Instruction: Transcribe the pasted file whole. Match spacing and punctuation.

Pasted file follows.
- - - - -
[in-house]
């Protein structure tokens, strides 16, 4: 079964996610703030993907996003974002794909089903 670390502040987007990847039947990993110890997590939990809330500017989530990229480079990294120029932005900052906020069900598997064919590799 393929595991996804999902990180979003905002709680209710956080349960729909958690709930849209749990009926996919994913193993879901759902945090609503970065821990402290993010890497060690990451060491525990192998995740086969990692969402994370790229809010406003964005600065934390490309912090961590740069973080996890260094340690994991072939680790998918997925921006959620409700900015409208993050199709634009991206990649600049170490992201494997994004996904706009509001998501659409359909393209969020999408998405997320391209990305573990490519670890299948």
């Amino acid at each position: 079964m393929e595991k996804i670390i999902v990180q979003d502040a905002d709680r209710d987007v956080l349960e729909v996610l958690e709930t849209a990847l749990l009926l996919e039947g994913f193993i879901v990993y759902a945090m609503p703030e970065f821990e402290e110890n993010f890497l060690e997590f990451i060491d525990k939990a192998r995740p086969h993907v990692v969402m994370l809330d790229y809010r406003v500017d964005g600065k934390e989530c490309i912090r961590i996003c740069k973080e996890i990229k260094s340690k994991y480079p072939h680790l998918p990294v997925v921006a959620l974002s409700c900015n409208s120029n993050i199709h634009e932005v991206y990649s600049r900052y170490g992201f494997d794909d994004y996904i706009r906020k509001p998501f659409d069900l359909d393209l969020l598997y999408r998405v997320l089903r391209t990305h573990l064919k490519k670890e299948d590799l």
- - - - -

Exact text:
[in-house]
């Protein structure tokens, strides 16, 4: 079964996610703030993907996003974002794909089903 670390502040987007990847039947990993110890997590939990809330500017989530990229480079990294120029932005900052906020069900598997064919590799 393929595991996804999902990180979003905002709680209710956080349960729909958690709930849209749990009926996919994913193993879901759902945090609503970065821990402290993010890497060690990451060491525990192998995740086969990692969402994370790229809010406003964005600065934390490309912090961590740069973080996890260094340690994991072939680790998918997925921006959620409700900015409208993050199709634009991206990649600049170490992201494997994004996904706009509001998501659409359909393209969020999408998405997320391209990305573990490519670890299948």
């Amino acid at each position: 079964m393929e595991k996804i670390i999902v990180q979003d502040a905002d709680r209710d987007v956080l349960e729909v996610l958690e709930t849209a990847l749990l009926l996919e039947g994913f193993i879901v990993y759902a945090m609503p703030e970065f821990e402290e110890n993010f890497l060690e997590f990451i060491d525990k939990a192998r995740p086969h993907v990692v969402m994370l809330d790229y809010r406003v500017d964005g600065k934390e989530c490309i912090r961590i996003c740069k973080e996890i990229k260094s340690k994991y480079p072939h680790l998918p990294v997925v921006a959620l974002s409700c900015n409208s120029n993050i199709h634009e932005v991206y990649s600049r900052y170490g992201f494997d794909d994004y996904i706009r906020k509001p998501f659409d069900l359909d393209l969020l598997y999408r998405v997320l089903r391209t990305h573990l064919k490519k670890e299948d590799l």